a) We have another 9 to 18 months of decline.
b) Prices are likely to decline an additional 5% to 7%.

I'm sticking by my predictions. Again.
I'll let you know when we've hit bottom when we've had two years of stagnation. 

MICHAEL GUTHRIE 

I believe we are bouncing along the bottom now and that prices won’t decrease much more.    I think we will continue to see uncertainty with little or no appreciation for the next year or so. 


C'VILLE BUBBLE BLOG 

At the moment, we're going with Q4 2015, which is what our blog header states.  This is based on the fact that price peak was in 2007 or 2008 in this area, and the average unwind of a bubble takes 7 years.  It's also based on likely recession in 2012. And that there are no short term buyers and move-up buyers are scarce.   After the price bottom, "appreciation" will be negligible.  Click for larger image in new window.
 


5a.  Care to speculate on when Inventory may be balanced again, neither in favor of buyer or seller? 


JIM DUNCAN 
 
We're going to have a balanced inventory when the distressed sales - short sales and foreclosures - have worked their way through the market. The banks and the government have screwed things up so badly that I really have no idea when that's going to be. Speculating on when incompetence -deliberate or accidental - will accidentally stumble into success is a fool's game. 

MICHAEL GUTHRIE 

Inventory is why we won’t see improvement.  There is nothing to give us any reason that this high level of inventory will be reduced any time soon.  The reason for this is the shadow inventory created by short sales and bank owned properties.  This along with all the property owners who would like to move if the market improves will keep inventory levels in favor of the buyers for some time to come.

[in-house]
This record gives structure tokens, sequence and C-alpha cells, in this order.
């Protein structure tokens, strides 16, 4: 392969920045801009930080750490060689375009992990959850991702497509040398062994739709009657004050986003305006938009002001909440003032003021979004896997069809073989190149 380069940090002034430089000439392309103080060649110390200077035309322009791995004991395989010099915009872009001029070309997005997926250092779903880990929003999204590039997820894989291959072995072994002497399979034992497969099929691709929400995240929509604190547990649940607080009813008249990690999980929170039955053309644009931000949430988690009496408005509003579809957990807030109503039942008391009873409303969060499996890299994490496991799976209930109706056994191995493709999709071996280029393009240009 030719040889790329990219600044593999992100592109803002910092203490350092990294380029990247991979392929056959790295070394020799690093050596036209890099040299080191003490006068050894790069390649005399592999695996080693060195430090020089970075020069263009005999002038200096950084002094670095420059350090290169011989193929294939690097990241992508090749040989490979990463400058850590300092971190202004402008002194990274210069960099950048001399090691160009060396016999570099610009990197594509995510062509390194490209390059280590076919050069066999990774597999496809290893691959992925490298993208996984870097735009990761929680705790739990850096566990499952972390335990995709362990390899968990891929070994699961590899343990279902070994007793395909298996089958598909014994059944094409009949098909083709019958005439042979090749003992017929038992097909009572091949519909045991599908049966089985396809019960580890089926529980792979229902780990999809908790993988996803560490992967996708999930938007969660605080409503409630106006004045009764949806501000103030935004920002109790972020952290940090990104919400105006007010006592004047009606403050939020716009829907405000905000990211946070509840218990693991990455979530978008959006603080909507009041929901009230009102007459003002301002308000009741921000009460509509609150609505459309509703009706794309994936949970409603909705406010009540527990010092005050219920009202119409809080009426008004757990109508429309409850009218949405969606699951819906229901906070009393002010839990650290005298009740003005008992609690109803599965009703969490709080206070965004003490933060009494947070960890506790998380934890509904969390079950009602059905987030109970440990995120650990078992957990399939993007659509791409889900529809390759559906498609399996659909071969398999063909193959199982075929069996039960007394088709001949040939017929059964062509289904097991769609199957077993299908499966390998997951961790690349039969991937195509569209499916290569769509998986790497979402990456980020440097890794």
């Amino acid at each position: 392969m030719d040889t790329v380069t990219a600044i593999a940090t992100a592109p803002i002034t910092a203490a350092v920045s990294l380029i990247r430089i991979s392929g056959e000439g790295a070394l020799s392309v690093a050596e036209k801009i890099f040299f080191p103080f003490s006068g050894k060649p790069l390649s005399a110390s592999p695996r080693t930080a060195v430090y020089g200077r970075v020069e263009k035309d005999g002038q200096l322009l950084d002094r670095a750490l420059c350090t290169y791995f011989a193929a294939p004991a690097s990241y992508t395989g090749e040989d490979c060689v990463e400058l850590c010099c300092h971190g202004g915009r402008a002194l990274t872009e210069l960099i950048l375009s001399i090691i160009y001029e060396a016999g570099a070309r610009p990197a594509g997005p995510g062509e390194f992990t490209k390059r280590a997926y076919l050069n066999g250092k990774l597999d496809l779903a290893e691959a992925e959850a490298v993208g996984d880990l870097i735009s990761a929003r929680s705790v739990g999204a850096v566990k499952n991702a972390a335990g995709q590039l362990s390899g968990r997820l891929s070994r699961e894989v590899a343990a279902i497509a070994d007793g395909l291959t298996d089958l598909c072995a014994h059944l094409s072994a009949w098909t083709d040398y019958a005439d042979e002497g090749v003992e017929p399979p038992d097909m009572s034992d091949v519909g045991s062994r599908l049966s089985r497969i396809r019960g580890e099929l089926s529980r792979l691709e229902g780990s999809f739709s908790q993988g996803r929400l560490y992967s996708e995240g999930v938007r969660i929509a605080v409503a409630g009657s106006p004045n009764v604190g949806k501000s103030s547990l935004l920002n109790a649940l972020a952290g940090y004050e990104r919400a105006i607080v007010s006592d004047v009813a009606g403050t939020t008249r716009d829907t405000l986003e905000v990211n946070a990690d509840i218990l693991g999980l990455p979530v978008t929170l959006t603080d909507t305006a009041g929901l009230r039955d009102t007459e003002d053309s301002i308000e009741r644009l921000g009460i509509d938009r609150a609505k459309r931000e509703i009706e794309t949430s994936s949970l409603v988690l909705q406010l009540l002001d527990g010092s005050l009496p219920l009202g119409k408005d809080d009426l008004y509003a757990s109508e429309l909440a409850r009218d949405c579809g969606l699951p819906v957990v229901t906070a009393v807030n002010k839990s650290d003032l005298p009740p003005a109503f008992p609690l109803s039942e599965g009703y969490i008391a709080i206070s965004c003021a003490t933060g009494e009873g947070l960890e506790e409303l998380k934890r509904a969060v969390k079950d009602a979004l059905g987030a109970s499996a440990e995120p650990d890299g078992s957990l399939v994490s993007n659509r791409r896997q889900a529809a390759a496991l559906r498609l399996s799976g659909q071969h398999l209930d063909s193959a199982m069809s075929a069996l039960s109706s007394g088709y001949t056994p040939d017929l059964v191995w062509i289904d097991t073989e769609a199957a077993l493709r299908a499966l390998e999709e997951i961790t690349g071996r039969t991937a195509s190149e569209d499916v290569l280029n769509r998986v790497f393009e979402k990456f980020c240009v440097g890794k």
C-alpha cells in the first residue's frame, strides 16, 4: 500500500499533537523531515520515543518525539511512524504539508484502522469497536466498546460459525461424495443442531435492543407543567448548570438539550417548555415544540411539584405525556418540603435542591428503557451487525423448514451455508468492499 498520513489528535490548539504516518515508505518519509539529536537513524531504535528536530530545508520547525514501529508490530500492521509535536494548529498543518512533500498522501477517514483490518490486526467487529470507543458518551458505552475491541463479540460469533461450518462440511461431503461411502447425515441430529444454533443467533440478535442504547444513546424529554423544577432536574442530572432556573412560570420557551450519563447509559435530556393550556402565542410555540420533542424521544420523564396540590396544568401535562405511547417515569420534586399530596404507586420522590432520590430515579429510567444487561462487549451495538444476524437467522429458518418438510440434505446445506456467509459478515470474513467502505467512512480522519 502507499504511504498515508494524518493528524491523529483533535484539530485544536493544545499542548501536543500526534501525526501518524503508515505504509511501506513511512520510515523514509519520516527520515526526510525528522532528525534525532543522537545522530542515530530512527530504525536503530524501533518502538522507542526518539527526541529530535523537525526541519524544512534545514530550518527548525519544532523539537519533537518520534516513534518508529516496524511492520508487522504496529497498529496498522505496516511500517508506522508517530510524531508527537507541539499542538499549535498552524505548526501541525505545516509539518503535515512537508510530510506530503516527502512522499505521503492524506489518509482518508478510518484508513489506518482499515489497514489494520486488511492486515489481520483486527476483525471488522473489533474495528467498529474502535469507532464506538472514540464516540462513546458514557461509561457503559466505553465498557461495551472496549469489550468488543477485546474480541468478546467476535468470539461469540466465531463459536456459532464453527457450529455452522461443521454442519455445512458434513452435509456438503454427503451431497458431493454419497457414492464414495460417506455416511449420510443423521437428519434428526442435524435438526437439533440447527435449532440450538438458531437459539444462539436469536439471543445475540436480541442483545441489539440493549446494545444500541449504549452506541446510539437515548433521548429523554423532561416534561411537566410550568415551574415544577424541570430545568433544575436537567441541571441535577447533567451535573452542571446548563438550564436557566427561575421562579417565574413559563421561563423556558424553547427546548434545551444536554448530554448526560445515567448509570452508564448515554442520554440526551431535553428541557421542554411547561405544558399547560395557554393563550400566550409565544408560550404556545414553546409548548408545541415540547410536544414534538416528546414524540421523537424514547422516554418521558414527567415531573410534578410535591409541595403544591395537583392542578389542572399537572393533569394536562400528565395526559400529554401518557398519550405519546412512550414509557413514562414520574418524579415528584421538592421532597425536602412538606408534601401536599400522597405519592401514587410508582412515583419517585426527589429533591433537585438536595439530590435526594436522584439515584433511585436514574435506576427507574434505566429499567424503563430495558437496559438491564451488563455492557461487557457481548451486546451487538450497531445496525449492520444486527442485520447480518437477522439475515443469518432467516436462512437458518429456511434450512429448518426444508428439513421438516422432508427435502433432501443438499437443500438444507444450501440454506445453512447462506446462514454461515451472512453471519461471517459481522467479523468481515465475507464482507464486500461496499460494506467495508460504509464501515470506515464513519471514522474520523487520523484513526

GREG SLATER 

I don't [care to speculate - bb].  Both of these are impossible to answer with any certainty and potentially different segment by segment of the market.

C'VILLE BUBBLE BLOG

In this market, and many others, a decline in inventory does not necessarily lead to a rise in prices. 

6.  Are there any national economics websites or news sources that you direct buyers or sellers to, in order to assist with an asking or offer?

JIM DUNCAN 

Right now my favorite economics sites are:



GREG SLATER

In general, no.  When working with buyers, the process, conversation and the sharing of experience has always lead to a clear offer strategy.  Different clients rely on my advice on different levels.  If you get to the point of making an offer on something, it's my hope you have spend enough time evaluating the market over a period of time to feel confident in one's decision.  I do share information from a variety of sources I peruse on a regular basis that I deem relevant to current and potential client relationships. 

MICHAEL GUTHRIE 

No.  We try to keep the information local and feel the statistics caar.com offers if used properly can educate our clients as to what it means to them buying or selling property.
I will watch the Keeping Current Matters blog, RISMedia, and Inman News to keep up to date as well as staying current with what VAR, NAR, and our relocation broker network (leadingRE.com) are saying about the market.



C'VILLE BUBBLE BLOG

We read/reference the sites on Jim's list on a regular basis.  Also: 

7.  Got any PIIGS/ Euro fears?

Wikipedia on PIIGS 

JIM DUNCAN 

Nothing specific other than the fact that our world's economic situation is tenuously held together by hope and fear of what might happen, and a strong desire for our government to neither get involved nor to loan anyone other than Americans money. Further, every day as I flip between Bloomberg and CNBC I come to realize just how interconnected our collective economies are and how our dependence on cheap, plentiful fuel is dangerous - to the world's economy, our economic stability, our involvement in wars and regions around the world and human settlement patterns … which leads back to the local housing market. Everything affects housing.

That said, these are three relevant (as of today [Nov. 1]) perspectives:

MICHAEL GUTHRIE 

Sure.  Anything that can cause negative economic results for our country have to be of concern.

GREG SLATER

Not really.  When it comes to national and global economics, my concern is what it does to overall confidence.